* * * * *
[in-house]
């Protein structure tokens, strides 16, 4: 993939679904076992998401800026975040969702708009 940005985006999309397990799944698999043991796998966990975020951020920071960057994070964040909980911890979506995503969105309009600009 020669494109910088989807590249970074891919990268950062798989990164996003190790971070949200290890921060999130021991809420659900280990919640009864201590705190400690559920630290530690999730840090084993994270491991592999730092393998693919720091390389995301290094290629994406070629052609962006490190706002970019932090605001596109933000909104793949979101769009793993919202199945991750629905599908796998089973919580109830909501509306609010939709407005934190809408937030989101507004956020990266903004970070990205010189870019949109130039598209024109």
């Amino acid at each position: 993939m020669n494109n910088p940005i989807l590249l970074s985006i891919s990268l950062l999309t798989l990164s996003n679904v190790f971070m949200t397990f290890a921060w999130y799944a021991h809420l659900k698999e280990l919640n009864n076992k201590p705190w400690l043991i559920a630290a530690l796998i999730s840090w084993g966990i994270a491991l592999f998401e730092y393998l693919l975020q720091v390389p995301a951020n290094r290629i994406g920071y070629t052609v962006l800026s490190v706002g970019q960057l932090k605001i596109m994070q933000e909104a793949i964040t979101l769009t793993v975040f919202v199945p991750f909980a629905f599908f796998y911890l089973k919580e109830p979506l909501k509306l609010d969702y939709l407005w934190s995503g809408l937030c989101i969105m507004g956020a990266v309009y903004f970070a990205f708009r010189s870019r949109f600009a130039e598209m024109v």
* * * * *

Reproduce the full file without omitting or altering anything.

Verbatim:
[in-house]
């Protein structure tokens, strides 16, 4: 993939679904076992998401800026975040969702708009 940005985006999309397990799944698999043991796998966990975020951020920071960057994070964040909980911890979506995503969105309009600009 020669494109910088989807590249970074891919990268950062798989990164996003190790971070949200290890921060999130021991809420659900280990919640009864201590705190400690559920630290530690999730840090084993994270491991592999730092393998693919720091390389995301290094290629994406070629052609962006490190706002970019932090605001596109933000909104793949979101769009793993919202199945991750629905599908796998089973919580109830909501509306609010939709407005934190809408937030989101507004956020990266903004970070990205010189870019949109130039598209024109």
């Amino acid at each position: 993939m020669n494109n910088p940005i989807l590249l970074s985006i891919s990268l950062l999309t798989l990164s996003n679904v190790f971070m949200t397990f290890a921060w999130y799944a021991h809420l659900k698999e280990l919640n009864n076992k201590p705190w400690l043991i559920a630290a530690l796998i999730s840090w084993g966990i994270a491991l592999f998401e730092y393998l693919l975020q720091v390389p995301a951020n290094r290629i994406g920071y070629t052609v962006l800026s490190v706002g970019q960057l932090k605001i596109m994070q933000e909104a793949i964040t979101l769009t793993v975040f919202v199945p991750f909980a629905f599908f796998y911890l089973k919580e109830p979506l909501k509306l609010d969702y939709l407005w934190s995503g809408l937030c989101i969105m507004g956020a990266v309009y903004f970070a990205f708009r010189s870019r949109f600009a130039e598209m024109v």